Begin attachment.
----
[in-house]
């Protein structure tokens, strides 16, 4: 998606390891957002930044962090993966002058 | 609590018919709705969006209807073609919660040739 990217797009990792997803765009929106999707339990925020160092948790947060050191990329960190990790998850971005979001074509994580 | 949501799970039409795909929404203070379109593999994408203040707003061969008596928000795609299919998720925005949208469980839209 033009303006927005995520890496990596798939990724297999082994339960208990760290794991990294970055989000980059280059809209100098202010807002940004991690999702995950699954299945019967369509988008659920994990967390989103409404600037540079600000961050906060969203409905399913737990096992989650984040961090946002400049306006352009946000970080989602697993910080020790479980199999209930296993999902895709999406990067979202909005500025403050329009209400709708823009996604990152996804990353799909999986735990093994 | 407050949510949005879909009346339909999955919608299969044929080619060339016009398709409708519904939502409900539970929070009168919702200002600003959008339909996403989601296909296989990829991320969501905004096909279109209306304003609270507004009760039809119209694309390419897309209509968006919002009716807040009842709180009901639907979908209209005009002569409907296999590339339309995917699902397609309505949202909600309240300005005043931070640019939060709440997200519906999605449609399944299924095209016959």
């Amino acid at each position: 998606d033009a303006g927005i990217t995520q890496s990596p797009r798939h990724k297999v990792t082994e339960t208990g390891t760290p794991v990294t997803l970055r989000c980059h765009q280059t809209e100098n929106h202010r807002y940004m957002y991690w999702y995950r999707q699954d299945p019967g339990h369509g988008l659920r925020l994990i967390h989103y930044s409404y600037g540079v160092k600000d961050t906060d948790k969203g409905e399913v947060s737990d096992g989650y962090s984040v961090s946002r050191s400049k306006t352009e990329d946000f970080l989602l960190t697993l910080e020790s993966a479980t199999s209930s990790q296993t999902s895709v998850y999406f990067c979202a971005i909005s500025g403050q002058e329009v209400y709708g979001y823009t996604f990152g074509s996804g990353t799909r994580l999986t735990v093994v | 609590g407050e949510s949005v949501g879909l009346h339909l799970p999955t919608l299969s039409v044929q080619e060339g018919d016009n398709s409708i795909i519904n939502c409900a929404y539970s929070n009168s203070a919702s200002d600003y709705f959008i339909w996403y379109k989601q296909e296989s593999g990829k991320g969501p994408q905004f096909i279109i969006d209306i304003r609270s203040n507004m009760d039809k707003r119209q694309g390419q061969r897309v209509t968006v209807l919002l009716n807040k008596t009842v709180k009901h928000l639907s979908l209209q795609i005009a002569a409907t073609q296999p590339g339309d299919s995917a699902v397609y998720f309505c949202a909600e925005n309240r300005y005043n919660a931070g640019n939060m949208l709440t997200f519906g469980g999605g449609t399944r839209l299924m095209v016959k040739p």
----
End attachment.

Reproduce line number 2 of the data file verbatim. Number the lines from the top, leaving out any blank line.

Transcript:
């Protein structure tokens, strides 16, 4: 998606390891957002930044962090993966002058 | 609590018919709705969006209807073609919660040739 990217797009990792997803765009929106999707339990925020160092948790947060050191990329960190990790998850971005979001074509994580 | 949501799970039409795909929404203070379109593999994408203040707003061969008596928000795609299919998720925005949208469980839209 033009303006927005995520890496990596798939990724297999082994339960208990760290794991990294970055989000980059280059809209100098202010807002940004991690999702995950699954299945019967369509988008659920994990967390989103409404600037540079600000961050906060969203409905399913737990096992989650984040961090946002400049306006352009946000970080989602697993910080020790479980199999209930296993999902895709999406990067979202909005500025403050329009209400709708823009996604990152996804990353799909999986735990093994 | 407050949510949005879909009346339909999955919608299969044929080619060339016009398709409708519904939502409900539970929070009168919702200002600003959008339909996403989601296909296989990829991320969501905004096909279109209306304003609270507004009760039809119209694309390419897309209509968006919002009716807040009842709180009901639907979908209209005009002569409907296999590339339309995917699902397609309505949202909600309240300005005043931070640019939060709440997200519906999605449609399944299924095209016959």